It’s ironic that as the initial Jaguar story neared publication, I ordered an aftermarket part to complete the (somewhat) light restoration of my 1988 Mercury Cougar XR-7. I mentioned getting “a factory part when buying the aftermarket brand” and nobody had a problem with this assessment.
But you won’t believe what happens next in this shameful attempt at clickbait… (Read More…)
If a law recently signed into effect by New York Governor Andrew Coumo had been on the books in the 1960s, it’s possible that the Mercury Cougar might have been named something else. In that alternative universe, the law would also have likely completely changed the direction of the Mercury brand in the 1960s and 1970s. A.9004/S.6903 prohibits exhibitors of big cats, lions, tigers, jaguars/panthers, and cougars (aka mountain lions), from allowing the public to have “direct contact” with the exotic animals. For the purpose of the law, direct contact includes both physical contact like petting or posing with the animal, proximity to it, as well as allowing photography without a permanent physical barrier between them, protecting the animal and the public. The bill was sponsored in the New York Assembly by Linda Rosenthal (D-Manhattan), an animal rights advocate. Somewhere, Chauncey the Mercury Cougar snarls. (Read More…)
An unsellable car comes in many forms.
The three-door minivan. The stickshift attached to a non-sporty wagon. The Daewoo. The conversion van with design graphics rooted in sexual fantasy.
Then there is this car. A car designed in the Reagan era with a cheap plastic grille, an even cheaper plasticized interior, and a luggage rack on the trunk that would do Lee Iacocca proud.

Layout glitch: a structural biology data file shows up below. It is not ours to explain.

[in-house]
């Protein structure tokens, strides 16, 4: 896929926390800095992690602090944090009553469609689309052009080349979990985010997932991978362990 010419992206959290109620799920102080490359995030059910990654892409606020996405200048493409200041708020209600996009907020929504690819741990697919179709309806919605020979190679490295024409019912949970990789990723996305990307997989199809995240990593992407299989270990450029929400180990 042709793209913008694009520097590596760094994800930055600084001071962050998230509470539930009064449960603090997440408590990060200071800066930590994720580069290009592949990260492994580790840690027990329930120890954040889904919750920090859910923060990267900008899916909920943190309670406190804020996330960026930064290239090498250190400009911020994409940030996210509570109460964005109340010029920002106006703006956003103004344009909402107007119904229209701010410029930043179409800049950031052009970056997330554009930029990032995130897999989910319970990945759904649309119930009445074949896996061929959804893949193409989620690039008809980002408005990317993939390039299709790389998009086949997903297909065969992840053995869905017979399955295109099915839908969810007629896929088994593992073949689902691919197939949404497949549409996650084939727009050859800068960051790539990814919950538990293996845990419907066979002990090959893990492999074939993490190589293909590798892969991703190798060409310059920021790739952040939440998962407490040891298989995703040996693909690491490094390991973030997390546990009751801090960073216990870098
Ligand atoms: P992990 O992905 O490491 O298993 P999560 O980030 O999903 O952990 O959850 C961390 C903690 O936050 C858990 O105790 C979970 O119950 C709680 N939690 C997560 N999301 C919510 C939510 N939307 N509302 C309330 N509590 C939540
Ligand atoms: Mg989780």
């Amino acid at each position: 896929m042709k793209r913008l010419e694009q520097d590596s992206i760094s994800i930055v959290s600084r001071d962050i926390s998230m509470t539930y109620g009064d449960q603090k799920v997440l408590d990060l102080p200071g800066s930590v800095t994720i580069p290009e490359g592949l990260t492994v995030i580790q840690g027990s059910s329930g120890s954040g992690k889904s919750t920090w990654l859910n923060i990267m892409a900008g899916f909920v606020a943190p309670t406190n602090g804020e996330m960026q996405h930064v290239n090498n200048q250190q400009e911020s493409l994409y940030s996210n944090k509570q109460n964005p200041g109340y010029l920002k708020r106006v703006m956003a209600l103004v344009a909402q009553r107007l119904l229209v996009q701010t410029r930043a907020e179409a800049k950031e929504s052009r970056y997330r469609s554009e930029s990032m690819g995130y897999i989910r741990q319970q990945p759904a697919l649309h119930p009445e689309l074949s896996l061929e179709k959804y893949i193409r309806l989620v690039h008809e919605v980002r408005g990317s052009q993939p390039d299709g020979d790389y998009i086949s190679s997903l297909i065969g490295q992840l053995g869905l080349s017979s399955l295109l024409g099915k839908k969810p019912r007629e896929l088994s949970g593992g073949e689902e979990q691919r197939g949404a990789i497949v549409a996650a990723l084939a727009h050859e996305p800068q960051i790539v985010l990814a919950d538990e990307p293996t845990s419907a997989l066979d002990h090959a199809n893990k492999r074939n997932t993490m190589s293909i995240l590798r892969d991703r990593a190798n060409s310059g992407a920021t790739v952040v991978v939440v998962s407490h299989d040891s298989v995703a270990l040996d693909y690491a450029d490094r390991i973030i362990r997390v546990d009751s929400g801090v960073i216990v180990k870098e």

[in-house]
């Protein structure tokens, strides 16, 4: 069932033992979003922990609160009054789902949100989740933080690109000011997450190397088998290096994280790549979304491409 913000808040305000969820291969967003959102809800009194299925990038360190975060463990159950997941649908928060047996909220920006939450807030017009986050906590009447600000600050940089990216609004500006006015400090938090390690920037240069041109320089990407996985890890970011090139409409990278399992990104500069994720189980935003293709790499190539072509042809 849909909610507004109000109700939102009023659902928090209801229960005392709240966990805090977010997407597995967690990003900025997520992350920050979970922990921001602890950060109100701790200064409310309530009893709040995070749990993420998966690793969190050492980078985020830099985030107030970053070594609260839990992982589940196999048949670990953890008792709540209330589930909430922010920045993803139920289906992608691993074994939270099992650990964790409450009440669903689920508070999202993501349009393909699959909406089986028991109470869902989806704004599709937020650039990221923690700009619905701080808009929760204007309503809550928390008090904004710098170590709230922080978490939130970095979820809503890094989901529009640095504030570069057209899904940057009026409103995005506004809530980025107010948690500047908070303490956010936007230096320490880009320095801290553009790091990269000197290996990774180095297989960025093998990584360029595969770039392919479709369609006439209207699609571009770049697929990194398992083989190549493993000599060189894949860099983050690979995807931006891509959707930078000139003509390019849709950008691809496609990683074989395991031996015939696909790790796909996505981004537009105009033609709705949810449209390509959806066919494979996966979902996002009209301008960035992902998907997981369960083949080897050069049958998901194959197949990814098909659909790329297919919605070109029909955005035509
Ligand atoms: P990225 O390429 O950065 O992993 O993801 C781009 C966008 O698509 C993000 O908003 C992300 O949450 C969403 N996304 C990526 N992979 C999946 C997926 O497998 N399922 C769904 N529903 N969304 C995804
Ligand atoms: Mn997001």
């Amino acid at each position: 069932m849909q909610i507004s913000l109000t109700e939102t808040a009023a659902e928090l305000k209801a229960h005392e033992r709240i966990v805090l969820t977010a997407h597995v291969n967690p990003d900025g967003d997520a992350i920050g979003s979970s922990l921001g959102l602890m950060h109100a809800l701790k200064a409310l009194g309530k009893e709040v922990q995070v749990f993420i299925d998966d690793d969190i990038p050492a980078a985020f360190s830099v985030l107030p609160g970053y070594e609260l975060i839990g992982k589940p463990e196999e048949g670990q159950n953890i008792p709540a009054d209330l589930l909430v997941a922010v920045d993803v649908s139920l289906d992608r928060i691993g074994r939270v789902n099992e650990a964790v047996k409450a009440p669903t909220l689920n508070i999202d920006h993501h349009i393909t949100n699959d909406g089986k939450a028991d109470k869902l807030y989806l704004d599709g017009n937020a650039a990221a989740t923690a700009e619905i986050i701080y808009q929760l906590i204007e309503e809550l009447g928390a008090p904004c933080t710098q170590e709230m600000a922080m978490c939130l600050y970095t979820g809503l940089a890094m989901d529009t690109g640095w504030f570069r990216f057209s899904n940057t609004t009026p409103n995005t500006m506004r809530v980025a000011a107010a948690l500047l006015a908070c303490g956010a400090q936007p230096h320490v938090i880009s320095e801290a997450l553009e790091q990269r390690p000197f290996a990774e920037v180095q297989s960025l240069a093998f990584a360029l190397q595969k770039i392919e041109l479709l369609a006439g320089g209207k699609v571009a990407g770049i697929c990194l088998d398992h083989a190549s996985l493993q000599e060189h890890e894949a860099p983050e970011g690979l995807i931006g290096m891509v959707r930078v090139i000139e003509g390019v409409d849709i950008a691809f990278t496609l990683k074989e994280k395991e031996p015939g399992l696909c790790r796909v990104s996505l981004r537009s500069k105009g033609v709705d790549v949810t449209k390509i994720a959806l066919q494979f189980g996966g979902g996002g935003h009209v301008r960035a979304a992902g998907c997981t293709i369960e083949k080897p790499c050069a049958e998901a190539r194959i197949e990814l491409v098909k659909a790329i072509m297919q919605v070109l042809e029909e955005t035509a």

God I love this thing. What the hell is wrong with me?
We make fun of the personal luxury coupe now, just as we make fun of leisure suits, WIN buttons, and Freakies cereal. Still, the rest of the world (except perhaps Australia) never experienced the glory of the huge, inefficient, vaguely sporty coupe with floaty ride and deep-tufted velour interior, and this is their loss. (Read More…)
When I saw this car at a Denver self-service yard, I had to wonder if Ford really sank so low in the late 1990s as to make this godawful crypto-laundau roof a factory-installed option on the MN12 XR7. I haven’t been able to find any references to such an abomination in any of my reference books, so it’s probably a safe assumption that we’re looking at an aftermarket conversion. (Read More…)
When the Cougar went from the Fox platform to the MN12 platform for the 1989 model year, it got an independent rear suspension and a longer wheelbase for even more personal luxury. The ’89-97 Cougar had style, and thus the Prowler Edition XR7 makes perfect sense. (Read More…)
The Cougar name has been slapped on so many different Mercurized (Mercurated?) Fords that it gets hard to keep them straight. I never much cared for the over-gingerbreaded Mustang-based version, but the big Thunderbird-based late-70s Cougar seems properly Mercurial. (Read More…)